Don’t let the flashing arrows and orange cones fool you — construction of a long-awaited corporate office complex is not underway on the former Byberry Hospital site.
Rather, the city has hired a contractor merely to install a new sewer main and other utilities along Roosevelt Boulevard that, one day it is hoped, will help convince private companies to set up shop in brand-new, built-to-order offices there.
A leading official with the Philadelphia Industrial Development Corp. confirmed that the quasi-city agency has attracted no new interest among potential occupants of the 50-acre site in the Far Northeast that used to be part of the former Philadelphia State Hospital, a mental-health asylum commonly known as Byberry.
The property is on the northwest corner of Roosevelt Boulevard and Southampton Road. The new sewer will parallel the Boulevard and cost $1.2 million to build.
“Unfortunately, it doesn’t portend any development,” said PIDC senior vice president Paul Deegan. “We really haven’t been able to successfully attract development to that site with Brandywine.”
Radnor-based Brandywine Realty Trust is the lead developer for the site. After acquiring the property as part of a 135-acre parcel from the state in 2004, PIDC awarded development rights to Brandywine and the Westrum Development Corp. later that year.
Westrum is building houses on a dedicated 55-acre portion of the site, while Brandywine continues to seek tenants for the 50-acre part.
Despite the absence of demand, the developer and PIDC continue to target a specific type of occupant. Now vacant following extensive demolition and environmental remediation, the property is zoned for corporate office-style use.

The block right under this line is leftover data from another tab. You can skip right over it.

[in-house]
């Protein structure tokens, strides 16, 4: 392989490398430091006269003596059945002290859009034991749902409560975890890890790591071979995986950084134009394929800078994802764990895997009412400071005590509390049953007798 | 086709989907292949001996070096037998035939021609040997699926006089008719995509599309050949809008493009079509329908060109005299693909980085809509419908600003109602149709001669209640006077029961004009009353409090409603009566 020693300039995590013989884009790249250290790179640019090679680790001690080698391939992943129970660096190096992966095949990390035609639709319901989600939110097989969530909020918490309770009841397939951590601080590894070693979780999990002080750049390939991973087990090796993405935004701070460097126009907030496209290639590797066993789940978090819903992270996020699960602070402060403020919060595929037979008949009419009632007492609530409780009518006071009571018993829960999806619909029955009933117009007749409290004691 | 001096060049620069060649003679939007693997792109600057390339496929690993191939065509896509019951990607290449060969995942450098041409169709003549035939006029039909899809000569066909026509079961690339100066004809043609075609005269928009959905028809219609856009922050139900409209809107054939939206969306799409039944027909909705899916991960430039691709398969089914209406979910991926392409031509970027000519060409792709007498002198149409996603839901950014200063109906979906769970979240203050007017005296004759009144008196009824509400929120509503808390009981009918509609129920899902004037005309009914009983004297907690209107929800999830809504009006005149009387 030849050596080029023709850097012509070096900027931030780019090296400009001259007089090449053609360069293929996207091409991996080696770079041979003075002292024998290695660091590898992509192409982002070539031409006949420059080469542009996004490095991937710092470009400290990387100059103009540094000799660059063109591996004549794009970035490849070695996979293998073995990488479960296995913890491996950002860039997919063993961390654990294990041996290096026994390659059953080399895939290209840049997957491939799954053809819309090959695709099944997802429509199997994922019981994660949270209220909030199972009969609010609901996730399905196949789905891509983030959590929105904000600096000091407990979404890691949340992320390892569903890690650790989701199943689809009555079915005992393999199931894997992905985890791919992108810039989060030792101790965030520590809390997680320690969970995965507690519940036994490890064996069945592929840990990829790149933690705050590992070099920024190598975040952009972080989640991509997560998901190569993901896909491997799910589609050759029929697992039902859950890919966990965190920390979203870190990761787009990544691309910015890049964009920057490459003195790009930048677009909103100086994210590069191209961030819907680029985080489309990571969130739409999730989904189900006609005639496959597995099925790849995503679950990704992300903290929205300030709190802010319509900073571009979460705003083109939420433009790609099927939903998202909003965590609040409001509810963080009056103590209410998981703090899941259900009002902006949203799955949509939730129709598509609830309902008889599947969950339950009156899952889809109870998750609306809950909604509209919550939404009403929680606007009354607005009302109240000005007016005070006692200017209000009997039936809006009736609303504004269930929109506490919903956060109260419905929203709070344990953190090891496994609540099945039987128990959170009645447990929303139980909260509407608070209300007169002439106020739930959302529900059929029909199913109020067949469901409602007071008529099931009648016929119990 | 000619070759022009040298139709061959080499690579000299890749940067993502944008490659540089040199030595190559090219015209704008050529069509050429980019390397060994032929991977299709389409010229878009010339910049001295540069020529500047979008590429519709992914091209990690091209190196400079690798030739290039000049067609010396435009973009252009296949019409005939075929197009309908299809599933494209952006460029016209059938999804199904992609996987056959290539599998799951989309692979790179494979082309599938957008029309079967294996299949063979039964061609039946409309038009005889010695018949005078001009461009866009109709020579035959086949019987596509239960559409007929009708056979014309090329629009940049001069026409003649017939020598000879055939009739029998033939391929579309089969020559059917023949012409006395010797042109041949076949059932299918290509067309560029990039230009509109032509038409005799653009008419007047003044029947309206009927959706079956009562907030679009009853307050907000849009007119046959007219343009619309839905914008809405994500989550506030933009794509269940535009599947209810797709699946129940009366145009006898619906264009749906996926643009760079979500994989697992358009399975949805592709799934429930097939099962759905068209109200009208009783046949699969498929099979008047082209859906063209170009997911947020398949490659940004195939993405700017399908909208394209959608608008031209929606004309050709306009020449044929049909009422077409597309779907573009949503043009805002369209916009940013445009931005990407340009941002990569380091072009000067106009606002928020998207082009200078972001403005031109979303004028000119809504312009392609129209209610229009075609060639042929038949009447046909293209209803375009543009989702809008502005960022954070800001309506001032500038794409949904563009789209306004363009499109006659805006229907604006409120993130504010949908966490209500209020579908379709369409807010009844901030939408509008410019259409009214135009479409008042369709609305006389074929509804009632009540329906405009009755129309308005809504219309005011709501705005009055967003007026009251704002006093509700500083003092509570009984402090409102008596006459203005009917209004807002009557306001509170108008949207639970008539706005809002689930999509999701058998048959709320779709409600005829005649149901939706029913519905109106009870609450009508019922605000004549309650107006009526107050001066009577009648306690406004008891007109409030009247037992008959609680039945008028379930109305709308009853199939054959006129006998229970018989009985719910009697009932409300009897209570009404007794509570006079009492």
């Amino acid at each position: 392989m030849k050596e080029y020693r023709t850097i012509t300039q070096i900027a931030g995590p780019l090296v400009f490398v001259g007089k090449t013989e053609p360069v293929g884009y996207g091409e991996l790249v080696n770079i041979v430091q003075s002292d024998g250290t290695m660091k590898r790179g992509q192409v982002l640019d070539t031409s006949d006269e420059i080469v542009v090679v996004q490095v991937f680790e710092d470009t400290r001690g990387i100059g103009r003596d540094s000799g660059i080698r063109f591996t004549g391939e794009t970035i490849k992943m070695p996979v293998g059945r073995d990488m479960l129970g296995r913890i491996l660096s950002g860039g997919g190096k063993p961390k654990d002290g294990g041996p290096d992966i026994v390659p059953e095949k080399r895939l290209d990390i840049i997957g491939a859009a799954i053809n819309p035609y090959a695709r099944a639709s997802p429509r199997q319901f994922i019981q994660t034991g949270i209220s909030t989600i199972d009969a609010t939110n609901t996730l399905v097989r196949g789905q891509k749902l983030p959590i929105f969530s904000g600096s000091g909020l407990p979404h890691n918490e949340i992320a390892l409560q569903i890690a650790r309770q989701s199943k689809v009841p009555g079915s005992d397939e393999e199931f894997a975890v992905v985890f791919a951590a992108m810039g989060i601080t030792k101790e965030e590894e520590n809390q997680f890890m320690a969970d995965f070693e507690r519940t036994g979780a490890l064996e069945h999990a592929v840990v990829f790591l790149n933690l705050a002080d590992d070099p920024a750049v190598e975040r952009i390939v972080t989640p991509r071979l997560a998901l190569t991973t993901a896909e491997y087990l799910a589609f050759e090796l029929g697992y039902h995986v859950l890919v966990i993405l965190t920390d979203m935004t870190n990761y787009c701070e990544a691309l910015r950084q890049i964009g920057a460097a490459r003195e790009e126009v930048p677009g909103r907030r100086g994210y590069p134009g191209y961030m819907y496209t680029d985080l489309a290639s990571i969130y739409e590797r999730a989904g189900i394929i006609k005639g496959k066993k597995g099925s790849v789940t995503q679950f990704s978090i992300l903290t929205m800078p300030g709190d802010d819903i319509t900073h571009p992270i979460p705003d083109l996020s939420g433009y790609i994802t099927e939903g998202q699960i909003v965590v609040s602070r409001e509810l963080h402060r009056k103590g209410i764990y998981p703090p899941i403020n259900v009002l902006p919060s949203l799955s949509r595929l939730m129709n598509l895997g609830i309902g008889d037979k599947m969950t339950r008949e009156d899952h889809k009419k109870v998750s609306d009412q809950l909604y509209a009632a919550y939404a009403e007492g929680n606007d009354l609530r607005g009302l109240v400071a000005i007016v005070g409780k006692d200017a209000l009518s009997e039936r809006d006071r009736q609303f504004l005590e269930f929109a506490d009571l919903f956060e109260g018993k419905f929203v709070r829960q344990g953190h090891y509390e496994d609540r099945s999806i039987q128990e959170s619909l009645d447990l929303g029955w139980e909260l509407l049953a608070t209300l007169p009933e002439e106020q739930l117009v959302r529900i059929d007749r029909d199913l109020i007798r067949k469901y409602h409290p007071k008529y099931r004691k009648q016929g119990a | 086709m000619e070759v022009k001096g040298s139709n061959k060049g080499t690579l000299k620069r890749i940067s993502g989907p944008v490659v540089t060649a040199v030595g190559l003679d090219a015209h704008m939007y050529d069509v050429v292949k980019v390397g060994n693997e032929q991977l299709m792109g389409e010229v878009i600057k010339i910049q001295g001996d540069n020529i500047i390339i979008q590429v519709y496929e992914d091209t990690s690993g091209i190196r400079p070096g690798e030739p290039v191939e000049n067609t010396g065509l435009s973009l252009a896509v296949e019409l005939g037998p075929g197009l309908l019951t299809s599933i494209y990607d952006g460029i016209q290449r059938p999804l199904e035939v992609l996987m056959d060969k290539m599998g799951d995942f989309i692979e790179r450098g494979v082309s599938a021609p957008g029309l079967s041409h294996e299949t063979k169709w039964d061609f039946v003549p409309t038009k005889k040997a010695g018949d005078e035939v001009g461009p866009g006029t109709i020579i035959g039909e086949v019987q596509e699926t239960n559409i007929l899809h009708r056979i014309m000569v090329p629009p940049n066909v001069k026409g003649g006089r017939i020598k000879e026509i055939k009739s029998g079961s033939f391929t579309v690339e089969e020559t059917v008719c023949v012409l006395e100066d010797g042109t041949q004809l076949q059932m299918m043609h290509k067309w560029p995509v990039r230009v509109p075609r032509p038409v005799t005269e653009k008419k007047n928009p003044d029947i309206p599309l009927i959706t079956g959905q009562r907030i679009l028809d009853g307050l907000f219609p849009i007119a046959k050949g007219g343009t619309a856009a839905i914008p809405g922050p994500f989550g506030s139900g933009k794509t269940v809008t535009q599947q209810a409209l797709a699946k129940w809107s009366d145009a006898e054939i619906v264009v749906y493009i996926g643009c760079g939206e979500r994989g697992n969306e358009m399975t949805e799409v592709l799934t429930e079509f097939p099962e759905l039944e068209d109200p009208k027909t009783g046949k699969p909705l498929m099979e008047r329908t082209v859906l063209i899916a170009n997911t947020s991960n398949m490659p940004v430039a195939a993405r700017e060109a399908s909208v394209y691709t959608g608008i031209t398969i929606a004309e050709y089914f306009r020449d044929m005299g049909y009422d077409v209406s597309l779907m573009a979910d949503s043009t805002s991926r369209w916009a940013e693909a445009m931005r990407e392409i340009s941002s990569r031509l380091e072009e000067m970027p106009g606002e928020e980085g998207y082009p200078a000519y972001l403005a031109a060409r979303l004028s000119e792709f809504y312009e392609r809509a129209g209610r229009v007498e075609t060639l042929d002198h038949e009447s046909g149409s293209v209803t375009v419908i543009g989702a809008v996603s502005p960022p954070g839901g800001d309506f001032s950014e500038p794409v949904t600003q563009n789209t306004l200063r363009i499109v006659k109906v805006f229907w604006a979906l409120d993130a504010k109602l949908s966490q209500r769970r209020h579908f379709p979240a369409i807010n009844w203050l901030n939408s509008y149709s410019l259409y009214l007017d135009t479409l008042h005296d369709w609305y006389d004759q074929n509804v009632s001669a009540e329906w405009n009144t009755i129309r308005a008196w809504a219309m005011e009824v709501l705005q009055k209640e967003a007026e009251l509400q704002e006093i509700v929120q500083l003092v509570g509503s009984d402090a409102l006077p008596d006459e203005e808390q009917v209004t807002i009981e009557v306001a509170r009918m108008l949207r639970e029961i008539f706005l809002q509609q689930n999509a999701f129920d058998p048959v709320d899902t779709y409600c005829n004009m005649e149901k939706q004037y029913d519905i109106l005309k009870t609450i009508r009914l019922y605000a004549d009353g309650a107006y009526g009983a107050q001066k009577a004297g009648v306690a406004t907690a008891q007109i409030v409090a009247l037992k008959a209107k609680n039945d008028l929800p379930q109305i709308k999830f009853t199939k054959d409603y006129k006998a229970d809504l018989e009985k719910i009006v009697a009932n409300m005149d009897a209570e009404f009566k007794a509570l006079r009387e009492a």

“We’re not going to do (retail) commercial on that site for sure,” Deegan said. “We can be patient on that site. We’re going to be here. Twenty years from now we don’t want to be going to civic meetings and have people saying, ‘We don’t want those restaurants there.’”
Corporate-office development is preferable to PIDC and the city administration because of the type of jobs it creates. Corporate-sector jobs are higher paying and offer better benefits than retail-sector jobs. Deegan blamed the low interest in the Byberry site on outside factors.
“It’s because of the economy and the weak office market in the Northeast (United States),” he said.
Representatives from Brandywine Realty Trust did not respond to requests for comment.
Deegan said that the new sewer project came about when Self-Help, an alcohol- and drug-treatment facility on the southwest corner of Roosevelt Boulevard and Southampton Road, began having plumbing problems because of the century-old sewer main serving the area.
Self-Help occupies former Byberry Hospital property as well. The non-profit acquired the land directly from the state decades ago. According to Deegan, PIDC’s Industrial and Commercial Development Revolving Fund will foot $700,000 of the project cost, while the city’s capital budget will pay for the rest.
“This infrastructure improvement will make it a more marketable property, and it will improve the water quality up there,” he said.
Looking ahead, when Brandywine is able to redevelop the site for corporate tenants, the new buildings will be able to link to the new main for sewer service, Deegan added.
Westrum, as part of its residential development on the former Byberry property, installed new sewer and water mains for the new homes it continues to build there. ••EndFragment